A Conservative government would create regional adoption agencies that work across local authority boundaries, the party’s manifesto has pledged.
The manifesto, published today, says the party would continue with the adoption reforms it began in coalition: “We have made progress in reforming our adoption system, but there is more to do.”
The party says regional adoption agencies would help “match children with the best parents for them”.
“Far-reaching powers” over social care would also be devolved to large cities that opt to have elected mayors, though the manifesto does not specify what these would be.
The manifesto also says a Conservative government would integrate health and social care through the Better Care Fund, the system of pooled budgets that comes into force this month, and pilot new approaches to joined-up services between homes, clinics and hospitals.
Capping residential social care charges
The manifesto sets out as pledges measures due to come into force or already in force as a result the Care Act 2014. This includes the cap on individuals’ accrued care costs that comes into force next April, and the deferred payments scheme to prevent people having to sell their home to pay for care, which was introduced this month.
A Conservative government would ensure that women had access to mental health support during and after pregnancy, and the provision of health and community based “places of safety” for people suffering mental health crises, the manifesto pledged.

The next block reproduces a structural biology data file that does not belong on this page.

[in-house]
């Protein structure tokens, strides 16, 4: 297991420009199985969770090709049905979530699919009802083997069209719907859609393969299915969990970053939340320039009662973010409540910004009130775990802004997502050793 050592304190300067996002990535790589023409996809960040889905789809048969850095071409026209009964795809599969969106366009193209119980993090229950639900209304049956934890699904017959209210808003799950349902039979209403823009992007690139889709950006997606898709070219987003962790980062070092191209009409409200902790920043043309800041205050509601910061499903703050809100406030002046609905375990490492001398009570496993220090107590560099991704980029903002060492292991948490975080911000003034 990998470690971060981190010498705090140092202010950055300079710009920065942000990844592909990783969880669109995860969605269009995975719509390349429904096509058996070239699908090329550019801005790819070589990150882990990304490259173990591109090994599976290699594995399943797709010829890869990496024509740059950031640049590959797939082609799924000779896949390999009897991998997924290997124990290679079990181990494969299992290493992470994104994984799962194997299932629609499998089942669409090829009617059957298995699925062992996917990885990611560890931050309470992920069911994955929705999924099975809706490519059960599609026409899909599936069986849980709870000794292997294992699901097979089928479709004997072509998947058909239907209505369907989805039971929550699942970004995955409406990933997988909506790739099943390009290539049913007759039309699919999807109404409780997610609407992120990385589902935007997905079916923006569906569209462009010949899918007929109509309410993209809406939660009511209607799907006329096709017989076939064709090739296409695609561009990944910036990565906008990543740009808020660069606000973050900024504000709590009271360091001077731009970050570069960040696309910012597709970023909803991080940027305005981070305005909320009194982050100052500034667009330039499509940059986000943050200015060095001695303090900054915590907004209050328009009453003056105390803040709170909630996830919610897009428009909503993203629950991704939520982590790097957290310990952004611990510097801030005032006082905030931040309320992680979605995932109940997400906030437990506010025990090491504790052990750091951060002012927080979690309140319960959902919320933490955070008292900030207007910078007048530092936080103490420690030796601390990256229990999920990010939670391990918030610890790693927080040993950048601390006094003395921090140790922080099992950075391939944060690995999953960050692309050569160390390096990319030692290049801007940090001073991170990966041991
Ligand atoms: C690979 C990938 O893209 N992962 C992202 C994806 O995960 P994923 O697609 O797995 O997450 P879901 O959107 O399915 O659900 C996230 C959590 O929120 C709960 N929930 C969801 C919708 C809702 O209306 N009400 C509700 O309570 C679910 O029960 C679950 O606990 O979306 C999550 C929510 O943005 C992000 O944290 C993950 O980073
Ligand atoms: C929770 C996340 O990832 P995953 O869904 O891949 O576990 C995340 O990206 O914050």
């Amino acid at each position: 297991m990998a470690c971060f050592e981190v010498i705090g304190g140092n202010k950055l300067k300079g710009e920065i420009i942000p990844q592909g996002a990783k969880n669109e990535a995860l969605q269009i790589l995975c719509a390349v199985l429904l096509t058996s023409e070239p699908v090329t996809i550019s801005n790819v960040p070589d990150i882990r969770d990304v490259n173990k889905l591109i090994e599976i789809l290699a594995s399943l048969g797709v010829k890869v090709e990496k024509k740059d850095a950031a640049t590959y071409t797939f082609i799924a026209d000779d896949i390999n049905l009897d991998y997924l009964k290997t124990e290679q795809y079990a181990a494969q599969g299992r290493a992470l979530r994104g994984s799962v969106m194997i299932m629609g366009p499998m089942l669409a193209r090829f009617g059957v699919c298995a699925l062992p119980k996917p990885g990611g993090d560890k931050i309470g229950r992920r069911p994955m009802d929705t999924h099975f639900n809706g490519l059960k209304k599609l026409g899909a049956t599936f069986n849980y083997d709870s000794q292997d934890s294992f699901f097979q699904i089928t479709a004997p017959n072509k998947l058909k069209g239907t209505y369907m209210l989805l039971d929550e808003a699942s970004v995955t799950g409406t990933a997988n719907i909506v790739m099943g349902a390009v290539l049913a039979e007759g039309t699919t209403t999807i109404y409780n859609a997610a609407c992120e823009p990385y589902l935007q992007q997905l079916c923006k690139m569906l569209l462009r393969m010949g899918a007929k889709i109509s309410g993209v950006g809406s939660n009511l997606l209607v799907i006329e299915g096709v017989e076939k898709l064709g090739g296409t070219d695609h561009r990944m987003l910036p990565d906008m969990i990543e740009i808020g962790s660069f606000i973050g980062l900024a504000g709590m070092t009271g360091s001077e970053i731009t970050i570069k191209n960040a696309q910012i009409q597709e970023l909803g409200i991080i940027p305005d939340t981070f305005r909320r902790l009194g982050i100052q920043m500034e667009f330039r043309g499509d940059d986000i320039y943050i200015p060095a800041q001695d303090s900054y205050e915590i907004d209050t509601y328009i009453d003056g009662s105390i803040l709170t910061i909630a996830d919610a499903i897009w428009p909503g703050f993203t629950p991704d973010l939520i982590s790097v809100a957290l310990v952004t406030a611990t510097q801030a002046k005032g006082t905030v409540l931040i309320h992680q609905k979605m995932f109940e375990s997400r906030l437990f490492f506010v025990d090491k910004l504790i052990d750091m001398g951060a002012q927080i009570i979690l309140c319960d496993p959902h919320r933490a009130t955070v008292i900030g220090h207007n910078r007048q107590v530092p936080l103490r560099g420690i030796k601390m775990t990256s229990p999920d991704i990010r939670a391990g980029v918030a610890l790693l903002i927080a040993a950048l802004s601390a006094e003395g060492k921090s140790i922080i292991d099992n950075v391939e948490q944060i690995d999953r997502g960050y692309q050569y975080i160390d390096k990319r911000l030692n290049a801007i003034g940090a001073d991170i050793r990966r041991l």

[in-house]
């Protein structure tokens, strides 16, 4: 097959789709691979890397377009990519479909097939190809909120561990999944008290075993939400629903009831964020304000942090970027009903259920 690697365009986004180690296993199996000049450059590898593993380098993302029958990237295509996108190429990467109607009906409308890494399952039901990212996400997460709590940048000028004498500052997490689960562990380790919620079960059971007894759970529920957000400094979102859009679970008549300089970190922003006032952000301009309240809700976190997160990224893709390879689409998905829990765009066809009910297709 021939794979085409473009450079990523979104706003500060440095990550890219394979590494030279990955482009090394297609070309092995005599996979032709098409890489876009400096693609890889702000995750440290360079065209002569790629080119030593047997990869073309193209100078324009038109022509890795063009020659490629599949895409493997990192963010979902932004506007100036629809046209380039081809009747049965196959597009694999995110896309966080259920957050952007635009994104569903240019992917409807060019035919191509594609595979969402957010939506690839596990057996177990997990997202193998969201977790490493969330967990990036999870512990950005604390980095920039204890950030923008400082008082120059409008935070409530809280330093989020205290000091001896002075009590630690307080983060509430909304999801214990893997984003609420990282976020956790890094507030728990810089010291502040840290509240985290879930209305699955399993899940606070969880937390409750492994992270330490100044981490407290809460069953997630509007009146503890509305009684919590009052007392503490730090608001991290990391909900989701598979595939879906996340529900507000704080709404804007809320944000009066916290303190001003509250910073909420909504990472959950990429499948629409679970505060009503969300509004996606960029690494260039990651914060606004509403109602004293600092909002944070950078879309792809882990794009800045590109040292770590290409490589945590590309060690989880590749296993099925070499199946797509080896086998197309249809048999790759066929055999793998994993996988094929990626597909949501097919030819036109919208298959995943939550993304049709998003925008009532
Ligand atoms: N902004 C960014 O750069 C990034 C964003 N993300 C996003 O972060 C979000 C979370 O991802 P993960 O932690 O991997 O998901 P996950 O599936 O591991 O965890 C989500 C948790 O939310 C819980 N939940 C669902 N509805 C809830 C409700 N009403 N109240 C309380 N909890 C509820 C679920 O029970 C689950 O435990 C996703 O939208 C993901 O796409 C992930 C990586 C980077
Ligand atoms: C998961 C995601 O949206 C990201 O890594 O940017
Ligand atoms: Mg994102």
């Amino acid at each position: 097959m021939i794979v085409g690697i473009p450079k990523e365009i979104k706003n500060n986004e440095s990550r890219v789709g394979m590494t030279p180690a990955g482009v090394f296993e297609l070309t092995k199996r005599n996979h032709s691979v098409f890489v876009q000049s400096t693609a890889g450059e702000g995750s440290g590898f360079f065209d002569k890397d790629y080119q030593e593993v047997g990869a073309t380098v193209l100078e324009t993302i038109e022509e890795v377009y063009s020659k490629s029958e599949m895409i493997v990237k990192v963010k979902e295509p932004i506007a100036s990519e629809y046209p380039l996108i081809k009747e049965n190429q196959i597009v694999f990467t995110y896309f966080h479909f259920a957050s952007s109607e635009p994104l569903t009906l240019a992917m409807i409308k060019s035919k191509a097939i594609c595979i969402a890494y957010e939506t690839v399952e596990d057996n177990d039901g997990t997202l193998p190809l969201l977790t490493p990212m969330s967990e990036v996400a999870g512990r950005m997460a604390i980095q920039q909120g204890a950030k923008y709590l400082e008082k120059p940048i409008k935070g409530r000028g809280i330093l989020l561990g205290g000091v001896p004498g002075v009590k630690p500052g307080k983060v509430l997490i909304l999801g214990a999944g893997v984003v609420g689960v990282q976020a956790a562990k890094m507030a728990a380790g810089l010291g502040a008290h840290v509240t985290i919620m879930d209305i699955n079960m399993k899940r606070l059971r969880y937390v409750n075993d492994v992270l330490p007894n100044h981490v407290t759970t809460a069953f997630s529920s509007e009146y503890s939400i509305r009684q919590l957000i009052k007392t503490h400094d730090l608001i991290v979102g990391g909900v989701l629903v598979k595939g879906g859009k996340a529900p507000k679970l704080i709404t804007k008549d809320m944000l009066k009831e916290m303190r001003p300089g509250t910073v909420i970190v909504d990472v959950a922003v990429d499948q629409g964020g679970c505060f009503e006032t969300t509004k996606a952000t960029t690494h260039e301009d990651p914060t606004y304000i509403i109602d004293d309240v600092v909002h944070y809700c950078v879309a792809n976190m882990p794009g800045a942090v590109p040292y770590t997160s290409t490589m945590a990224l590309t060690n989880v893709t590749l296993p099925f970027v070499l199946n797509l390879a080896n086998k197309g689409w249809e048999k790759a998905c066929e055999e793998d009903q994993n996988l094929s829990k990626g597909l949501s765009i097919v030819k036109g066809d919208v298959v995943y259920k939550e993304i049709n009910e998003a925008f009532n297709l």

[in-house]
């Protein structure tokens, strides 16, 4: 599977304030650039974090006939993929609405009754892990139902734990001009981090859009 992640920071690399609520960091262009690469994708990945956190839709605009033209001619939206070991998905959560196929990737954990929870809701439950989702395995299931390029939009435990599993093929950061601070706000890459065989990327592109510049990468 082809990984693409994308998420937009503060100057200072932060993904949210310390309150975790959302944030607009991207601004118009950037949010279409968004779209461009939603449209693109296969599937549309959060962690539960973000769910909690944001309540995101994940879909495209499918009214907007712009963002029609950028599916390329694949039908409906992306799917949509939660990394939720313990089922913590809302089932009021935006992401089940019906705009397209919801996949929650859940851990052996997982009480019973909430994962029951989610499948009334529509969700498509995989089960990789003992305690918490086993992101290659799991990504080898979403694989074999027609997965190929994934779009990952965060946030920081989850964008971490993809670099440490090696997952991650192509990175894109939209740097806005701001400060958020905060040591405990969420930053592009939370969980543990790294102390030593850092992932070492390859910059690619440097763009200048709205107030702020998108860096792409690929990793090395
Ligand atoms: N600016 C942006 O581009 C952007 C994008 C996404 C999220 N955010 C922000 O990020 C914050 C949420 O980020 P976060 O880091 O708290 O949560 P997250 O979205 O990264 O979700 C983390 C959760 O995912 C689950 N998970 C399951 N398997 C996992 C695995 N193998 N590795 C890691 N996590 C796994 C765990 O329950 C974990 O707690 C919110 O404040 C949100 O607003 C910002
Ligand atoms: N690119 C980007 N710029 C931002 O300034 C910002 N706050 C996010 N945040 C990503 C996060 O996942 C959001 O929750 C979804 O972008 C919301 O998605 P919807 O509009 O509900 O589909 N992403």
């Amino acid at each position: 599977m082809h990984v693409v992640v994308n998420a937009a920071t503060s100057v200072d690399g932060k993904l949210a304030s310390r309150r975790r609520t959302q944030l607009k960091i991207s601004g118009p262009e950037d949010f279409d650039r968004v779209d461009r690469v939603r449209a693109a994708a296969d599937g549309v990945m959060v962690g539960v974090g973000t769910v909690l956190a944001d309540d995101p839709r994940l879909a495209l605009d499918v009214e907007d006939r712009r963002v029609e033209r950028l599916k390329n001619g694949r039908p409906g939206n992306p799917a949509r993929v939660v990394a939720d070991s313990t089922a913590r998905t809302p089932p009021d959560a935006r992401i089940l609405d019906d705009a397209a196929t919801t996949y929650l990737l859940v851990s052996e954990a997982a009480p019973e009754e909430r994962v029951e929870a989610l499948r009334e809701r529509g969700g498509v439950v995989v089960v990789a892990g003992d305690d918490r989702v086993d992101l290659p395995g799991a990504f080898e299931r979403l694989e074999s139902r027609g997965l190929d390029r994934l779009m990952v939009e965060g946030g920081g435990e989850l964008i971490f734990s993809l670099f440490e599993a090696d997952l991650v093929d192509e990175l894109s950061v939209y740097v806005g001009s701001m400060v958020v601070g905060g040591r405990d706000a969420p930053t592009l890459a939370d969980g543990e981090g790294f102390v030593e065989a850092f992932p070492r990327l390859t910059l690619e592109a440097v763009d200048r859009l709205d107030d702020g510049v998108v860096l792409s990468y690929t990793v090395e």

Other social care pledges from the Conservative manifesto include:
- Supporting commissioners to combine better health and social care services for terminally ill patients so that more people are able to die in a place of their choice
- Continuing to overhaul how police, social services and other agencies work together to protect vulnerable children, with a focus on the kind of sexual exploitation exposed in Rotherham
- Training programmes, including Frontline, will be supported to “continue to raise the quality of children’s social work”
- Enforcing new access and waiting time standards for people experiencing mental ill-health, including children and young people
- Ensuring there are therapists in every part of the country providing treatment for people who need it